So this week I sat and thought about what was really on my mind. What am I truly grateful as we get ready for Thanksgiving? I can honestly say, I’m grateful my daughter. She was the first person in my life that taught me the meaning of love. I am so thankful she has a network of family and friends that can offer her the love and support she needs. I am grateful that she can live her life without maintaining an obligatory relationship with me. The relationship with my mother was painful – right up until the end, I’m grateful she doesn’t feel obligated to endure that.
As I sit with the cookbook in my lap, my tea at my side, I am grateful for the text from my son that says 72 hours. I know that means he’s counting down the hours until all 8 of them drag their sleepy heads into the car to make the very long journey over the river and through the woods. I am so very grateful for the woman my son married, she is a great wife, mommy and daughter in law. Despite being long distance grandparents, I am so thankful they have worked to help us maintain a close relationship with our grandchildren.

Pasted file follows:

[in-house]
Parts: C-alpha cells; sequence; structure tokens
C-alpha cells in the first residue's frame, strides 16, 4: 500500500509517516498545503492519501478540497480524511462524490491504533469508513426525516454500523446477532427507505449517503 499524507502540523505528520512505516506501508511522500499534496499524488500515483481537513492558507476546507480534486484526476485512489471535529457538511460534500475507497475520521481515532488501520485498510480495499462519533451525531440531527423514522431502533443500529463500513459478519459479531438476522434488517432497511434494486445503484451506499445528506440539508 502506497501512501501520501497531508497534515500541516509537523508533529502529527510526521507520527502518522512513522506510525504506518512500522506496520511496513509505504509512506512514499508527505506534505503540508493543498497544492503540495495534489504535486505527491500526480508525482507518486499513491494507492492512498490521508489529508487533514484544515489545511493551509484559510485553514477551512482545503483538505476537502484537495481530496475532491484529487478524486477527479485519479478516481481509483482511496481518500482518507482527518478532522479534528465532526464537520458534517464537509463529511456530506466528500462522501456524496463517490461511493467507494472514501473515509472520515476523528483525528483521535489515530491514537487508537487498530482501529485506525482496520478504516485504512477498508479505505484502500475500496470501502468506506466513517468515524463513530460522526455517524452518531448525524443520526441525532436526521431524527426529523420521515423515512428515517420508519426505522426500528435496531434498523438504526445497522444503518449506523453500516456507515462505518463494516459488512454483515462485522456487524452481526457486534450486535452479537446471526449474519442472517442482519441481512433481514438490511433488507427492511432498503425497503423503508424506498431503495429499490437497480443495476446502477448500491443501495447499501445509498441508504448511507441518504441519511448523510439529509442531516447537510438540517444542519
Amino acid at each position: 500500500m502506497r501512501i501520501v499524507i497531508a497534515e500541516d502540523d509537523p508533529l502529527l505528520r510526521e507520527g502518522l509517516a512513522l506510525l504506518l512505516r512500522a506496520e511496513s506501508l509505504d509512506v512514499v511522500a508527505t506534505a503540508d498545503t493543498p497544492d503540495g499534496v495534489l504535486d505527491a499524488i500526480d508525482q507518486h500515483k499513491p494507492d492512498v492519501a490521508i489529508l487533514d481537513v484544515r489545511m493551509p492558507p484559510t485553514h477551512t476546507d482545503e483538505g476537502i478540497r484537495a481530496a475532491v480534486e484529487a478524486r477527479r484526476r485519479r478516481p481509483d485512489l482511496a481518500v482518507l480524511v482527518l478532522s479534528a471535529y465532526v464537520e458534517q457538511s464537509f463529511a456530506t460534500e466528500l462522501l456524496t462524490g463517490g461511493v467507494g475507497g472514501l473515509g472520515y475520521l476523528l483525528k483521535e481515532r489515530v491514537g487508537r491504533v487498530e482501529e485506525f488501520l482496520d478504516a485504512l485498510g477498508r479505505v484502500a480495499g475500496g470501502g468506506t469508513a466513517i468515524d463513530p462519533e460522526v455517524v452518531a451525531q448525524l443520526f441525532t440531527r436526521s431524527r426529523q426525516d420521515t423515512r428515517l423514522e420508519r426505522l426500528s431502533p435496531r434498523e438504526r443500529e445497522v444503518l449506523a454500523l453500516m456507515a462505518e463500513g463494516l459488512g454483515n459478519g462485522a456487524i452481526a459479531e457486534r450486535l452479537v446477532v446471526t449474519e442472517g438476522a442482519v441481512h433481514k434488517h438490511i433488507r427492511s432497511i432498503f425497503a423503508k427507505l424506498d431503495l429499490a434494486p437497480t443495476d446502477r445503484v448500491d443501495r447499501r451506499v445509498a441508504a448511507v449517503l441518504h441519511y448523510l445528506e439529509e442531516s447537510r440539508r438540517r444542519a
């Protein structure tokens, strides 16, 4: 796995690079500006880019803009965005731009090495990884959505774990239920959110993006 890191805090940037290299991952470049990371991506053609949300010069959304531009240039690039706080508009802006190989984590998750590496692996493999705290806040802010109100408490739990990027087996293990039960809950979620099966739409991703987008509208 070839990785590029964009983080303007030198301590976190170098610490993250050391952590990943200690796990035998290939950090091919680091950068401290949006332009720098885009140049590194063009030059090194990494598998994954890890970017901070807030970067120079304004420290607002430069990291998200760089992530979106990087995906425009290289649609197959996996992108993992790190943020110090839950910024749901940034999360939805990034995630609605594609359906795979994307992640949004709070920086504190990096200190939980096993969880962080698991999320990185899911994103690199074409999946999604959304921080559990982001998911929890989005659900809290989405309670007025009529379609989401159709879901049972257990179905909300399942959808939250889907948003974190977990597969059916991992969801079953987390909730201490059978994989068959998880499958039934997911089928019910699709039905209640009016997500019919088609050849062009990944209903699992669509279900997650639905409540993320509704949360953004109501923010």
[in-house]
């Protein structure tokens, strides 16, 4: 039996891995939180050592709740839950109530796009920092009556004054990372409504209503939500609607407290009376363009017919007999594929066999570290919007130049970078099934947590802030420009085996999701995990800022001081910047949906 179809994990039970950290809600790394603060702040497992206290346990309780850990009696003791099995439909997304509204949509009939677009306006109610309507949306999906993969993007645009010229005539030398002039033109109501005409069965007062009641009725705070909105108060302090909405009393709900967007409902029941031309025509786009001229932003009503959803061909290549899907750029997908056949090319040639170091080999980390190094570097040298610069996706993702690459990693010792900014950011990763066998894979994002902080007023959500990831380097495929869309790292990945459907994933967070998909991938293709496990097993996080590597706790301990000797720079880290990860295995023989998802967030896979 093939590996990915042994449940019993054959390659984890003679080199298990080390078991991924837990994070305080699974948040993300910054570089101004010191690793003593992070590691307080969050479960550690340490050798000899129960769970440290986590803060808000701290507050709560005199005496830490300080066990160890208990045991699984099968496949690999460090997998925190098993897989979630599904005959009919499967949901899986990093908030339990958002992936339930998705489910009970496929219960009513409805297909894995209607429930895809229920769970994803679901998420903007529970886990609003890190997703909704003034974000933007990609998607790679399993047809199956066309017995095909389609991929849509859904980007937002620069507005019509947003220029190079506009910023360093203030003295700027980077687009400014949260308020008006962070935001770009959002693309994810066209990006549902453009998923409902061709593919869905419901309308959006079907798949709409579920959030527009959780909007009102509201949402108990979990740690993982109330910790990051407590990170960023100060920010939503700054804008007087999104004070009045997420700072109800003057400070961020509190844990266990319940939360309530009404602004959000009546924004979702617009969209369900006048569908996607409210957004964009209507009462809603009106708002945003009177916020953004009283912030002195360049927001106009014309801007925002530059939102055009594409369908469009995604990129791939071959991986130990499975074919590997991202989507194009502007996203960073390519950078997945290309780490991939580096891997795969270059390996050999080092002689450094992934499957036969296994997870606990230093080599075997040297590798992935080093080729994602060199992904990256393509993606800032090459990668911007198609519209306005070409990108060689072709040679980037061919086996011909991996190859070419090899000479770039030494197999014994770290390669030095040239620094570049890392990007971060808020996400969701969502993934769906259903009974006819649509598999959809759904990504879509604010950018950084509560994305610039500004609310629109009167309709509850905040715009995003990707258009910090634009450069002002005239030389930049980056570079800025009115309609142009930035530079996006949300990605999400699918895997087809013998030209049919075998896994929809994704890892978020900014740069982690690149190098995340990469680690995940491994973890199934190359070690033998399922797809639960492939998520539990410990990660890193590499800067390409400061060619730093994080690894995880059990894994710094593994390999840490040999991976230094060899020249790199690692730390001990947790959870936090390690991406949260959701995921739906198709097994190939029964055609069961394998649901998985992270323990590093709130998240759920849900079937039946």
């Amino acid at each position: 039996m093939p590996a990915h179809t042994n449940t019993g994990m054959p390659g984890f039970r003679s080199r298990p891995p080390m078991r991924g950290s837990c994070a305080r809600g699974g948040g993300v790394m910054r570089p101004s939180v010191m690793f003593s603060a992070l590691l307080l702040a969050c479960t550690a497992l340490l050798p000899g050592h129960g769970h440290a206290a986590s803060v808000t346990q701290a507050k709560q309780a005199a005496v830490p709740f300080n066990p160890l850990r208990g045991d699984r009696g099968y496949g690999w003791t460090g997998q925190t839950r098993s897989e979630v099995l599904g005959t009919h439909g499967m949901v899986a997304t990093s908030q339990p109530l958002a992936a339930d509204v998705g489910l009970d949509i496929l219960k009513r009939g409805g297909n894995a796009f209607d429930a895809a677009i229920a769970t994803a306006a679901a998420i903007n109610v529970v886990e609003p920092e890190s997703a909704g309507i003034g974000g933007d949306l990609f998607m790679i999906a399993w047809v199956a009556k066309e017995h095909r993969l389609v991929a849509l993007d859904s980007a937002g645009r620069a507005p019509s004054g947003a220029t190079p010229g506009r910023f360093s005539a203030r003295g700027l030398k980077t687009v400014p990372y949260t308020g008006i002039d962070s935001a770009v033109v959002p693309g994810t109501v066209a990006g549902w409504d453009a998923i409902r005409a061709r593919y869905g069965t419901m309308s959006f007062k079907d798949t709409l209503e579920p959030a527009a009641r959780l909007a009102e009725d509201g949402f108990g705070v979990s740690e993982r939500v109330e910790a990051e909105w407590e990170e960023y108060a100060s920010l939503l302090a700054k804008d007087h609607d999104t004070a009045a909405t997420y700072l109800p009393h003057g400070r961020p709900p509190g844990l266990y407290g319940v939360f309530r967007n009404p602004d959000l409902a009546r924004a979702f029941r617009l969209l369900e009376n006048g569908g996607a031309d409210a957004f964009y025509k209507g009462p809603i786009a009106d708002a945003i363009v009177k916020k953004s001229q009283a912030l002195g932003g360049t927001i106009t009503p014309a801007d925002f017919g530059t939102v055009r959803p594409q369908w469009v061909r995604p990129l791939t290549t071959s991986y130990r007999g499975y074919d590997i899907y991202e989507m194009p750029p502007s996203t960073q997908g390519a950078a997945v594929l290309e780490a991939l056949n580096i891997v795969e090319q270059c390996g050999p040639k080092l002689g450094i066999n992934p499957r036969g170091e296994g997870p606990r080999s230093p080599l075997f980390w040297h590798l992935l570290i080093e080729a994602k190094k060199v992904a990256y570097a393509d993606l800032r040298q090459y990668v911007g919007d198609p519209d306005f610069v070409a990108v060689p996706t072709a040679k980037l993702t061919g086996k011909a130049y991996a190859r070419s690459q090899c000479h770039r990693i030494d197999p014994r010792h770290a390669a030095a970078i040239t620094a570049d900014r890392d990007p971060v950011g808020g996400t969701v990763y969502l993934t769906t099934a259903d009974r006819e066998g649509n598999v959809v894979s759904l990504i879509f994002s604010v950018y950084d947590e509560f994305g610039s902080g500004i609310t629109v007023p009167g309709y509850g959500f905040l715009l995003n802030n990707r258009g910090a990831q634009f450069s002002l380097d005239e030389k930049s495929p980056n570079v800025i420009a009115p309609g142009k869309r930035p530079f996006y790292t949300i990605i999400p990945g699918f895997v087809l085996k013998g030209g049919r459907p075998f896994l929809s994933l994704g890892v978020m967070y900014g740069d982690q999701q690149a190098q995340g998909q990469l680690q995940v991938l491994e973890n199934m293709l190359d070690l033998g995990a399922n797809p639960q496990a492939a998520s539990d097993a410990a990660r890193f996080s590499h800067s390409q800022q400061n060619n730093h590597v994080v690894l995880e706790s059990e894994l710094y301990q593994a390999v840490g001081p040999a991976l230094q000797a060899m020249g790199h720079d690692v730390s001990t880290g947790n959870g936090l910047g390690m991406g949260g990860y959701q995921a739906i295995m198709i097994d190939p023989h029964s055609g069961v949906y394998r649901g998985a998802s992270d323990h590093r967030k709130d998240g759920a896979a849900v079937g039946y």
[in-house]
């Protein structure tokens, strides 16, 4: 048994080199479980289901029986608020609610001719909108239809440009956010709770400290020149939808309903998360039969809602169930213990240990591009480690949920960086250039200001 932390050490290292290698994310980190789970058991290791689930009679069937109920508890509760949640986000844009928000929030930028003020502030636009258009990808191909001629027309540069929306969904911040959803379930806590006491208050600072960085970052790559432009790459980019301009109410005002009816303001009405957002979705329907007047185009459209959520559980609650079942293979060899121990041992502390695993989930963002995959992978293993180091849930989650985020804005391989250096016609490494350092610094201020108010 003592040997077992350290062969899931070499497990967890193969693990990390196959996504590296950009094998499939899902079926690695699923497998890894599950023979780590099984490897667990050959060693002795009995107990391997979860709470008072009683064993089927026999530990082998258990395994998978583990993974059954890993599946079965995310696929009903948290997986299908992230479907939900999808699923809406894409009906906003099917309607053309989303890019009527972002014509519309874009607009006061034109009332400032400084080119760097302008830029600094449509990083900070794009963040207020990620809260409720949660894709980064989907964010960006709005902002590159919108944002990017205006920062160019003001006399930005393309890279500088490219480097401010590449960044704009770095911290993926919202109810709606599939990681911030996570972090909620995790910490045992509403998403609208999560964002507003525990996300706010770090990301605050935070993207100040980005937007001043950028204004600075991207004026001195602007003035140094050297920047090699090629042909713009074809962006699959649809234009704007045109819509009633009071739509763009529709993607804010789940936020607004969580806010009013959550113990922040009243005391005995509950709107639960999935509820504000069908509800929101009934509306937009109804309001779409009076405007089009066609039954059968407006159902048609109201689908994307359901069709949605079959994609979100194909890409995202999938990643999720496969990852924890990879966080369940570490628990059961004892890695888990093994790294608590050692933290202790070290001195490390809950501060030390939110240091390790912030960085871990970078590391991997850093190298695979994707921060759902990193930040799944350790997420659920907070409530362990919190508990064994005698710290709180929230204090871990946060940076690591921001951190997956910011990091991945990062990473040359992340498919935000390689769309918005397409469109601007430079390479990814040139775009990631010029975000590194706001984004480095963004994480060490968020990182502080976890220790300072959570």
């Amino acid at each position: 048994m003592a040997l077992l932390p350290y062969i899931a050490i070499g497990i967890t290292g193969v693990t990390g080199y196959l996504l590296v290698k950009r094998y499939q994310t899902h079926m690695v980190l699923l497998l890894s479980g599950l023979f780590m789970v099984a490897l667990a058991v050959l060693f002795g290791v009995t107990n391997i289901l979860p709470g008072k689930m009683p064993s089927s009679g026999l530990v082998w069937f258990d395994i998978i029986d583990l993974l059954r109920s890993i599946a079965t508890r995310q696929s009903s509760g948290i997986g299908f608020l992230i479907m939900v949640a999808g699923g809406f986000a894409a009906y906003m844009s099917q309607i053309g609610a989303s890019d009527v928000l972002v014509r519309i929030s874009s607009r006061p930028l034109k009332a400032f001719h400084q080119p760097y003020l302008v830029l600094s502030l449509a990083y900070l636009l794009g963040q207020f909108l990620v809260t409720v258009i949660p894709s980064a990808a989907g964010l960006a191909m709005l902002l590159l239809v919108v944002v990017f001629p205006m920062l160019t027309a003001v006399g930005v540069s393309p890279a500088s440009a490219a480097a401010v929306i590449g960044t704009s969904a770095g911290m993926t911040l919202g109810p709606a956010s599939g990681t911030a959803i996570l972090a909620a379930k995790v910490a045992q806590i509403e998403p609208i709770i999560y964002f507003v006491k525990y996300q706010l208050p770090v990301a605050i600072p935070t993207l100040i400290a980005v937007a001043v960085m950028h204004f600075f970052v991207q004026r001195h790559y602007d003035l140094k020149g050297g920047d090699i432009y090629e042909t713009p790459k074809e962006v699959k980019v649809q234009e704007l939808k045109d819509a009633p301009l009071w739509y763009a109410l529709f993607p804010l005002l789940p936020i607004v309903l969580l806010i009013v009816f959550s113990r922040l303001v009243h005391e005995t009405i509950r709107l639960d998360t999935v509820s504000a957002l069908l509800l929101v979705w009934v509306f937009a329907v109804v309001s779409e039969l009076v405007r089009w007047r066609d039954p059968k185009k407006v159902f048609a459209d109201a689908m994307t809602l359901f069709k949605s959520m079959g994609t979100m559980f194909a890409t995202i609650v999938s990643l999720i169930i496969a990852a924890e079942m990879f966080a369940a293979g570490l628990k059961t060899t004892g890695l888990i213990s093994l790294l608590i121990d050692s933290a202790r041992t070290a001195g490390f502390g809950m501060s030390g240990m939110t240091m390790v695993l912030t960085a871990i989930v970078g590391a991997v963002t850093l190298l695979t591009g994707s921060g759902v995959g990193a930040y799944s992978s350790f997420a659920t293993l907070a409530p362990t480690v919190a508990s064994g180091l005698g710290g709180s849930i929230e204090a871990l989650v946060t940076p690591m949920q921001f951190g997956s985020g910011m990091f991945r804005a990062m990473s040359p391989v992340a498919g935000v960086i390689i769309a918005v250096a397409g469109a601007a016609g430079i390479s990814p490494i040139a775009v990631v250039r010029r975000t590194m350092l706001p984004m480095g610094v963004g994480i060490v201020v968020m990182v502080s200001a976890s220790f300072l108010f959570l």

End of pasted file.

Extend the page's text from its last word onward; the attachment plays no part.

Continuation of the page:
On Thanksgiving Day I will be ever so grateful to have my son and his family gathered in my kitchen, along with my husband, each with a glass of wine, reminiscing of old times, planning some new adventures and counting for me while I find my place in my fortress of solitude. This is the best part of my
day year! It’s not the Norman Rockwell version of Thanksgiving, but it’s MY Thanksgiving.
One of my favorite quotes from Wayne Dyer: Change the way you look at things and the things you look at begin to change. Tell me about the best part of your Thanksgiving.